Immersive experiences are starting to become available to an ever-increasing audience. From art fans and gamers to doctors, architects and engineers – only to name a few, more and more people are seeing the opportunities in the incredible experiences created by VR , AR and MR.
The power that these technologies hold in emulating physical worlds and building completely new ones inspired first of all the creative and digital fields. Apparently the other industries are not so eager to adopt them, in spite of the seemingly far-fetched forecasts that indicate towards a $160 billion market attainable by the end of 2021.
According to experts, the slow adoption rate in utility cases is due to the persistent lack of convenience and control. “Businesses already experiment with VR, but hesitate to fully commit. Customers are fascinated by the new entertainment possibilities, but do not want to invest in head-mounted displays (HMDs) as long as the offering is so small,” says principal researcher analyst at Gartner Tuong Huy Nguyen.
Be that as it may, plenty of statistics report that immersive technologies will actually be serving utility in a growing number of industries. Considering it’s not a question of if, but a question of when, here is a series of long-due improvements that will most probably contribute to a faster rate of adoption in 2019.
Better user experience
When we put on a head-mounted display, we expect not only to enter a whole new reality, but also to live a hassle-free experience at the level of gestures, movements and body reactions. Although progress has been made on all levels, there’s still room for improvement in various areas.
#1 Body reactions
The out-of-body experience of moving in a virtual reality while staying motionless in the real world still leaves us experiencing motion sickness, nausea, eye strain and sound disorientation. Immersive technology designers need to further fine-tune the user interface so that our body responds less abruptly when we “decouple”.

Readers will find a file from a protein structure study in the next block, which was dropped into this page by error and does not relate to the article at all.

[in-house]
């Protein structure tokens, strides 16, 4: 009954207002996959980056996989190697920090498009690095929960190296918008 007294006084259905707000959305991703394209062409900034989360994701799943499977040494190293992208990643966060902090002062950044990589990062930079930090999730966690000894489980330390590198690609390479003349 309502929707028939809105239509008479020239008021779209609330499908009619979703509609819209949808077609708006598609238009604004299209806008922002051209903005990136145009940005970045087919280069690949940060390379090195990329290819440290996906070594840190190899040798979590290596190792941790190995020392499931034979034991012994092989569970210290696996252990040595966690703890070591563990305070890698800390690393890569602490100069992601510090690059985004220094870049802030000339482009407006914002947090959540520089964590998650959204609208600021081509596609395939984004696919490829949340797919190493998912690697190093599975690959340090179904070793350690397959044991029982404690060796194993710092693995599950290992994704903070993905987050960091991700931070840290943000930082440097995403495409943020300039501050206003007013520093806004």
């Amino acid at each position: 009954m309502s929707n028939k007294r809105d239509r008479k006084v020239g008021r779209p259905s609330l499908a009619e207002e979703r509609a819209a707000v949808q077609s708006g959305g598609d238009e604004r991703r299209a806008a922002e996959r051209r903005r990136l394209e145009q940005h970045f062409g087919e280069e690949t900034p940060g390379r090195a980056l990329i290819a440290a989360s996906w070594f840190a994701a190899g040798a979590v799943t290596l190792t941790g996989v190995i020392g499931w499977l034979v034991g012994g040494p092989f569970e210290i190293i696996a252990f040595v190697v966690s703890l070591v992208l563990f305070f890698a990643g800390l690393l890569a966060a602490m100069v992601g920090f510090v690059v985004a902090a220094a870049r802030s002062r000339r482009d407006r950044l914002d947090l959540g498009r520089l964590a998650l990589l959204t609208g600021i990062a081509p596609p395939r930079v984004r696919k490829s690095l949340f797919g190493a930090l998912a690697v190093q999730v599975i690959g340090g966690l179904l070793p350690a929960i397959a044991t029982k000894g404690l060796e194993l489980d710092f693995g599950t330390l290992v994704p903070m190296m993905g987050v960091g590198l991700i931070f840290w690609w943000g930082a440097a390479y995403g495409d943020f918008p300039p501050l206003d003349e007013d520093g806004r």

#2 Battery life
When we connect our mobile phone to a VR/AR headset, the phone is burning hot and battery dries out rather quickly, cutting short our state of immersion. In spite of scattered attempts to improve this shortcoming, battery life continues to be an issue.
#3 Cordless headsets
Even though the number of standalone head-mounted displays is visibly increasing, the larger part of VR/AR HDMs are tethered and need to be connected by cable to a PC, which interferes with our mobility.
Most standalone HMDs offer increased mobility, but can only facilitate 3DoF (three degrees of freedom), whereas the majority of tethered headsets let us experience 6DoF (six degrees of freedom), yet keep us stuck to a PC through cords and cables.
#4 Accessible tools
If we want to create an AR or VR experience, fortunately we no longer need to download so many technologies, because they come pre-installed on many devices. Since Apple’s ARKit or Google’s VR platform Daydream, developers are immersive experiences.